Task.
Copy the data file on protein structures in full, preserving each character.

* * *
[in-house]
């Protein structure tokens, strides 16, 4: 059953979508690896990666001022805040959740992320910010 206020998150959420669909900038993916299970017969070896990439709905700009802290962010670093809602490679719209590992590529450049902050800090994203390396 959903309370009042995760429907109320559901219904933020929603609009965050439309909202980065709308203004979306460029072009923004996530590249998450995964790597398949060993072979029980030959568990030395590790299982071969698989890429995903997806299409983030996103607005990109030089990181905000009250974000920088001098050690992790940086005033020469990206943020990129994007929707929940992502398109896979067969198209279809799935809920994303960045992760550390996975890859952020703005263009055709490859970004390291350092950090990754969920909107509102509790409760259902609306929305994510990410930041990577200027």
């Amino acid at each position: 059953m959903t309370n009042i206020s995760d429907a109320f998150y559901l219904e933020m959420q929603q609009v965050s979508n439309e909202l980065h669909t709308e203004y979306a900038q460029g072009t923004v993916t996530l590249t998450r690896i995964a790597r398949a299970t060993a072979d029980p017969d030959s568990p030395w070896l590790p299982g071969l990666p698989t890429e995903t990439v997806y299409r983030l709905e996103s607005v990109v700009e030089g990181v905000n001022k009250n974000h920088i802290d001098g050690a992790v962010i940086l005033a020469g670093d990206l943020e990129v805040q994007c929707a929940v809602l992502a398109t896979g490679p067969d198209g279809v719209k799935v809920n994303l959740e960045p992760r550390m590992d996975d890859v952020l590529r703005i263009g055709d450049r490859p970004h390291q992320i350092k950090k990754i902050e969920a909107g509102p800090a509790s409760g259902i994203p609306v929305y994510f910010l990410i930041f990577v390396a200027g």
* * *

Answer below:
[in-house]
């Protein structure tokens, strides 16, 4: 059953979508690896990666001022805040959740992320910010 206020998150959420669909900038993916299970017969070896990439709905700009802290962010670093809602490679719209590992590529450049902050800090994203390396 959903309370009042995760429907109320559901219904933020929603609009965050439309909202980065709308203004979306460029072009923004996530590249998450995964790597398949060993072979029980030959568990030395590790299982071969698989890429995903997806299409983030996103607005990109030089990181905000009250974000920088001098050690992790940086005033020469990206943020990129994007929707929940992502398109896979067969198209279809799935809920994303960045992760550390996975890859952020703005263009055709490859970004390291350092950090990754969920909107509102509790409760259902609306929305994510990410930041990577200027």
């Amino acid at each position: 059953m959903t309370n009042i206020s995760d429907a109320f998150y559901l219904e933020m959420q929603q609009v965050s979508n439309e909202l980065h669909t709308e203004y979306a900038q460029g072009t923004v993916t996530l590249t998450r690896i995964a790597r398949a299970t060993a072979d029980p017969d030959s568990p030395w070896l590790p299982g071969l990666p698989t890429e995903t990439v997806y299409r983030l709905e996103s607005v990109v700009e030089g990181v905000n001022k009250n974000h920088i802290d001098g050690a992790v962010i940086l005033a020469g670093d990206l943020e990129v805040q994007c929707a929940v809602l992502a398109t896979g490679p067969d198209g279809v719209k799935v809920n994303l959740e960045p992760r550390m590992d996975d890859v952020l590529r703005i263009g055709d450049r490859p970004h390291q992320i350092k950090k990754i902050e969920a909107g509102p800090a509790s409760g259902i994203p609306v929305y994510f910010l990410i930041f990577v390396a200027g």